Those leaders who decide to give Baldrige a spin often focus on the obvious step: conducting a Baldrige assessment. Some may apply for a state award or the Baldrige Award, but most do an internal assessment, which identifies strengths and opportunities for improvement. If the assessment is done right and professionally evaluated, the list of opportunities is long—much longer than any organization can address is one year. As a result, too many organizations only conduct that one assessment, thus missing their opportunity to build a world-class management system.
Baldrige Award winners integrate Baldrige by performing regular—usually annual—Baldrige assessments. The process of producing assessments and prioritizing and acting on the opportunities they reveal institutionalizes a culture of continuous improvement. It keeps everyone focused on what is most important for the organization to grow and excel. It improves the alignment of people and processes with the organization’s goals, objectives, and strategies. Best of all, it delivers results, as the award application summaries of Baldrige Award winners show.
IndustryWeek recently reported on a survey it conducted with TBM Consulting about the impact of continuous-improvement programs on three financial metrics: anticipated revenue growth, operating income growth, and cash flow over the past year. “Across the board, companies with no continuous improvement programs performed worse across all three measures,” Jill Jusko concluded here:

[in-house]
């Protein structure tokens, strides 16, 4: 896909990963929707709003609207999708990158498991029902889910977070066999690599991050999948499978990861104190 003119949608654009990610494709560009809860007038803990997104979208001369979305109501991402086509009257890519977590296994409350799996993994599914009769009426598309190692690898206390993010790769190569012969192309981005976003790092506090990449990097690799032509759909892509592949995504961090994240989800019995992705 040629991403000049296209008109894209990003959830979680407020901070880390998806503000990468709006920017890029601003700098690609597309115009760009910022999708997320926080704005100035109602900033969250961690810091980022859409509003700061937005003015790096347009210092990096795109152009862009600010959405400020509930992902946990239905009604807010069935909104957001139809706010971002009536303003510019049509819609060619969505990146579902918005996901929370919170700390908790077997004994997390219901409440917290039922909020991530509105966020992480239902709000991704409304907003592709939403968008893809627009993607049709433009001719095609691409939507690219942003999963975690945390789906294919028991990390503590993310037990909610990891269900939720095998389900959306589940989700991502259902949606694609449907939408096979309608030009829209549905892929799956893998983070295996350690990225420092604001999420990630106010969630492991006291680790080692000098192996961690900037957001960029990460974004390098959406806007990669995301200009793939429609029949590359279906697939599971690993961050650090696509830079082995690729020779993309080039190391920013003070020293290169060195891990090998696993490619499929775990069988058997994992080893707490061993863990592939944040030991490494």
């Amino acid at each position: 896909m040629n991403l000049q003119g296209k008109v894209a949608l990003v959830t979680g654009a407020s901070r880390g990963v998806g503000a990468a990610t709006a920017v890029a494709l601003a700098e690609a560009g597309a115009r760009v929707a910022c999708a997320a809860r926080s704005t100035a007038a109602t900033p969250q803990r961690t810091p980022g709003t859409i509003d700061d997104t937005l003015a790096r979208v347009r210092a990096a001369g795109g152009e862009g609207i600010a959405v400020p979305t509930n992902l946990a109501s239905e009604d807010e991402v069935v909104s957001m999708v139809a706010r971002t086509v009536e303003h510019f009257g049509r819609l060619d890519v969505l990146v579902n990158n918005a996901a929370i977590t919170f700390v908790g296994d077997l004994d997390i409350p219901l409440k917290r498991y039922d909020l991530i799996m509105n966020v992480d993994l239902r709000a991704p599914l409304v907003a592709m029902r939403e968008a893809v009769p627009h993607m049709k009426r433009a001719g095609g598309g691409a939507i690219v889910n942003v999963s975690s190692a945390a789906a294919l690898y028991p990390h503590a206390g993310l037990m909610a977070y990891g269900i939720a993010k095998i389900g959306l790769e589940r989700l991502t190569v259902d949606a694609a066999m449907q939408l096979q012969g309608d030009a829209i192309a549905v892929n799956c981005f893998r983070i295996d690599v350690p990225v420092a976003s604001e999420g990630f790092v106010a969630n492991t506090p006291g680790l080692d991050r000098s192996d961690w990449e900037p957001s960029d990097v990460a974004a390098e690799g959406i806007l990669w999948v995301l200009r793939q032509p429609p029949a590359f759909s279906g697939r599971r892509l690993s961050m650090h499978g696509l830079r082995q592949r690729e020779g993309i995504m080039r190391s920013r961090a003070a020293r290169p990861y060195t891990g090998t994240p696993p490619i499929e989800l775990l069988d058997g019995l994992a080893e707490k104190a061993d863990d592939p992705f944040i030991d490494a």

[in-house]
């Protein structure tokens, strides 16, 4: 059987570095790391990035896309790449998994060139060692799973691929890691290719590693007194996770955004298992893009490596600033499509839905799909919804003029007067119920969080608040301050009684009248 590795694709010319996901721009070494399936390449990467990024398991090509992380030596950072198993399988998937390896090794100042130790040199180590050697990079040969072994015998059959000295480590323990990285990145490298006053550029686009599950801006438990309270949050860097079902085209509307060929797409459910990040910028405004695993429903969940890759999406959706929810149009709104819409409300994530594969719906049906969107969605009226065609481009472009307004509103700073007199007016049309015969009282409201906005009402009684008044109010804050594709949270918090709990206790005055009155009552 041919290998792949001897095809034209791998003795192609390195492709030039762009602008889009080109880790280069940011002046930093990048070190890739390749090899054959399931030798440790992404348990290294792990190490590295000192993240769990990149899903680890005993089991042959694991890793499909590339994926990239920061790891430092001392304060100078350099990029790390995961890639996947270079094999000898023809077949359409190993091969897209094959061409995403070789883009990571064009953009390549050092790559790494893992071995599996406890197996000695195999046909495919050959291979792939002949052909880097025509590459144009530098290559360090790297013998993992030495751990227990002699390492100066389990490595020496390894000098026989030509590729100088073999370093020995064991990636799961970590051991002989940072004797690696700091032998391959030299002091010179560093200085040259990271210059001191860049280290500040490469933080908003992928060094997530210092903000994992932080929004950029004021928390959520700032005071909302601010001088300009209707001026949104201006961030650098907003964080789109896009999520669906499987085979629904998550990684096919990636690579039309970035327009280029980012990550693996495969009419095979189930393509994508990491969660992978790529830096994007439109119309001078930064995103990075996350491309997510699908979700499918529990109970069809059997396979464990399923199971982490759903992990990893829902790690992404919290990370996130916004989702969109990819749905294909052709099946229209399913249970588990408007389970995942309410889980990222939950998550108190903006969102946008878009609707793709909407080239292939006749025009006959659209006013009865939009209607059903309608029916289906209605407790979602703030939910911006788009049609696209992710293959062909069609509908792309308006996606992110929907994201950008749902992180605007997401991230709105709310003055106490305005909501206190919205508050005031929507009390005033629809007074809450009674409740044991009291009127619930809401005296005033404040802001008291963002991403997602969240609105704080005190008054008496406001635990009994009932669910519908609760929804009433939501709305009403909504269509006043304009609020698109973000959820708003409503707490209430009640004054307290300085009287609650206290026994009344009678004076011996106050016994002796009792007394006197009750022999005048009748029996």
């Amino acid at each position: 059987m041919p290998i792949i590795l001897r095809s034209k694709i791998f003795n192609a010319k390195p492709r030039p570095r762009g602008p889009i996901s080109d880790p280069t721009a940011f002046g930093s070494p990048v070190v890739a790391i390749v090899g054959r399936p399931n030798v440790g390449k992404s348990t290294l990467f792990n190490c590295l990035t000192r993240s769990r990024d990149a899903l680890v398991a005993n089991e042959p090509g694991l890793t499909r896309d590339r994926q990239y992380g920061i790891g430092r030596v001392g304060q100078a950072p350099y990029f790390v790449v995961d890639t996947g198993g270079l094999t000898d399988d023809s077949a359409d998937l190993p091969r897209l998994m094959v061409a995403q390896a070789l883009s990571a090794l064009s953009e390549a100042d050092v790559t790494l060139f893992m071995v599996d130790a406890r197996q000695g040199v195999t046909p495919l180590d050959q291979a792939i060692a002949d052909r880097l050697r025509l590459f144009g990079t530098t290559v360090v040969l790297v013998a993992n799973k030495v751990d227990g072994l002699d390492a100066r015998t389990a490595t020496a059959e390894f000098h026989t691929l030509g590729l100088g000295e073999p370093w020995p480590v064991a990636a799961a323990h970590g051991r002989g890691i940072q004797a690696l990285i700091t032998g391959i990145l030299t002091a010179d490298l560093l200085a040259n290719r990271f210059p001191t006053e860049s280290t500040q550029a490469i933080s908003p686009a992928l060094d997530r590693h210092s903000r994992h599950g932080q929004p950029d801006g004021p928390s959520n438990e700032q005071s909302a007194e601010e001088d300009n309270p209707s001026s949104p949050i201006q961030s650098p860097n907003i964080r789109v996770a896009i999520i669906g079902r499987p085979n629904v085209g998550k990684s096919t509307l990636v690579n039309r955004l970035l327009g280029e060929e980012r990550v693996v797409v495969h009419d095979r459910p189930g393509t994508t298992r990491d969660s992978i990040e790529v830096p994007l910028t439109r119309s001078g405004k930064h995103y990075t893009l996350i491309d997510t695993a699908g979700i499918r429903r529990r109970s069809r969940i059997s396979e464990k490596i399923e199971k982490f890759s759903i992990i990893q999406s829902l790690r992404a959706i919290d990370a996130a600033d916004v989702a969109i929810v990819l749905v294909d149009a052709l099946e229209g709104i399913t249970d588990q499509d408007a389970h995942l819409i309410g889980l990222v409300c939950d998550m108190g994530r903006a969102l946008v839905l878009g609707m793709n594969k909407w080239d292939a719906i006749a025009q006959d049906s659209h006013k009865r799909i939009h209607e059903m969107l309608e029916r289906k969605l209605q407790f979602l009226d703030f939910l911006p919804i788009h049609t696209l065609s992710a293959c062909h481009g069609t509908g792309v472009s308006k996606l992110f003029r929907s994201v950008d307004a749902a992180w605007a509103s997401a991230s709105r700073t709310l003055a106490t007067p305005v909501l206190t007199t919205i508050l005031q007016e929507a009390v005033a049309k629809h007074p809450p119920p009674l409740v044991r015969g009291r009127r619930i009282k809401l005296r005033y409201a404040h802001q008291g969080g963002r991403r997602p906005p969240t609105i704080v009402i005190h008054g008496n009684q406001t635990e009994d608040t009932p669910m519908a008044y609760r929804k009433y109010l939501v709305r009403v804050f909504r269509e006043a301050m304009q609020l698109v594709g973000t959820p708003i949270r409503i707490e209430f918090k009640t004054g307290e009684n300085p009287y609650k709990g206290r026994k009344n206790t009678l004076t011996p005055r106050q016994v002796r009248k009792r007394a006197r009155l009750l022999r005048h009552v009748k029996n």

- More than 50% of respondents with no continuous improvement program said they expect revenue growth to be 3% or less in 2012, compared to fewer than 20% of companies with mature continuous improvement programs.
- Nearly half of respondents with no continuous improvement program anticipate operating income growth of 3% or less in 2012, compared to less than half that percent from firms with continuous improvement programs.
- Slightly more than 20% of companies with no continuous improvement programs reported an increase in cash flow over the past year compared to more than 50% of companies with mature continuous improvement programs.
Dabbling in continuous improvement is like dabbling in Baldrige: You may get quick performance bump but it won’t be sustainable. The only way realize the full benefits of integrating Baldrige, which is a proven approach to continuous improvement, is to commit to annual assessments at least until your management system exemplifies the Baldrige core values.
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